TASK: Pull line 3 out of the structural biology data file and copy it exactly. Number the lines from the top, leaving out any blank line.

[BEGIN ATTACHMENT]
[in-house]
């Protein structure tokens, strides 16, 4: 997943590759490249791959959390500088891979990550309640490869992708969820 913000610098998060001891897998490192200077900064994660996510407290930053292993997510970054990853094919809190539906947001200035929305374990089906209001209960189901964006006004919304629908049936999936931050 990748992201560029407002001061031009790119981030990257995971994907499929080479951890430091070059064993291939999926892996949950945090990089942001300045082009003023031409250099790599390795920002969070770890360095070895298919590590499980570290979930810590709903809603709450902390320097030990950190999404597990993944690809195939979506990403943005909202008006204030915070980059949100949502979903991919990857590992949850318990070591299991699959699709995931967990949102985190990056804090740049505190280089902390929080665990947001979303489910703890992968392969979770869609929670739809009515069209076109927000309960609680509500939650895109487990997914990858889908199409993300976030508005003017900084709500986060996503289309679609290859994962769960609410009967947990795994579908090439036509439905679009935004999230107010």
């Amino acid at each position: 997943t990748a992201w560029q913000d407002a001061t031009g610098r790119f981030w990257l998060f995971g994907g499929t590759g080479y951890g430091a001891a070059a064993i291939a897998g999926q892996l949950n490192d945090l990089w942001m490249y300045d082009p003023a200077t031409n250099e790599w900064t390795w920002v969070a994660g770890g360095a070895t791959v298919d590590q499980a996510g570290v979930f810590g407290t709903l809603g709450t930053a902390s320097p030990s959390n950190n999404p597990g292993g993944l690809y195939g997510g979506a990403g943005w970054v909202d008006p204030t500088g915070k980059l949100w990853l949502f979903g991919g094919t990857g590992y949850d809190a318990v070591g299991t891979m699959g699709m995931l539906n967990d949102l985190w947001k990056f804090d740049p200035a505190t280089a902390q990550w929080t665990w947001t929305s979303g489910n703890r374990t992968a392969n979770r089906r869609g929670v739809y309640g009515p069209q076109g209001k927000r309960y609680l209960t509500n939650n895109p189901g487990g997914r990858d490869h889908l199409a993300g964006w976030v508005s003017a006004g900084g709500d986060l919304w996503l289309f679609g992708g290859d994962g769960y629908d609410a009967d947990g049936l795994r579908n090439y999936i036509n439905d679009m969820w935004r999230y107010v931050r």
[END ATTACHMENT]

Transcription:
């Amino acid at each position: 997943t990748a992201w560029q913000d407002a001061t031009g610098r790119f981030w990257l998060f995971g994907g499929t590759g080479y951890g430091a001891a070059a064993i291939a897998g999926q892996l949950n490192d945090l990089w942001m490249y300045d082009p003023a200077t031409n250099e790599w900064t390795w920002v969070a994660g770890g360095a070895t791959v298919d590590q499980a996510g570290v979930f810590g407290t709903l809603g709450t930053a902390s320097p030990s959390n950190n999404p597990g292993g993944l690809y195939g997510g979506a990403g943005w970054v909202d008006p204030t500088g915070k980059l949100w990853l949502f979903g991919g094919t990857g590992y949850d809190a318990v070591g299991t891979m699959g699709m995931l539906n967990d949102l985190w947001k990056f804090d740049p200035a505190t280089a902390q990550w929080t665990w947001t929305s979303g489910n703890r374990t992968a392969n979770r089906r869609g929670v739809y309640g009515p069209q076109g209001k927000r309960y609680l209960t509500n939650n895109p189901g487990g997914r990858d490869h889908l199409a993300g964006w976030v508005s003017a006004g900084g709500d986060l919304w996503l289309f679609g992708g290859d994962g769960y629908d609410a009967d947990g049936l795994r579908n090439y999936i036509n439905d679009m969820w935004r999230y107010v931050r």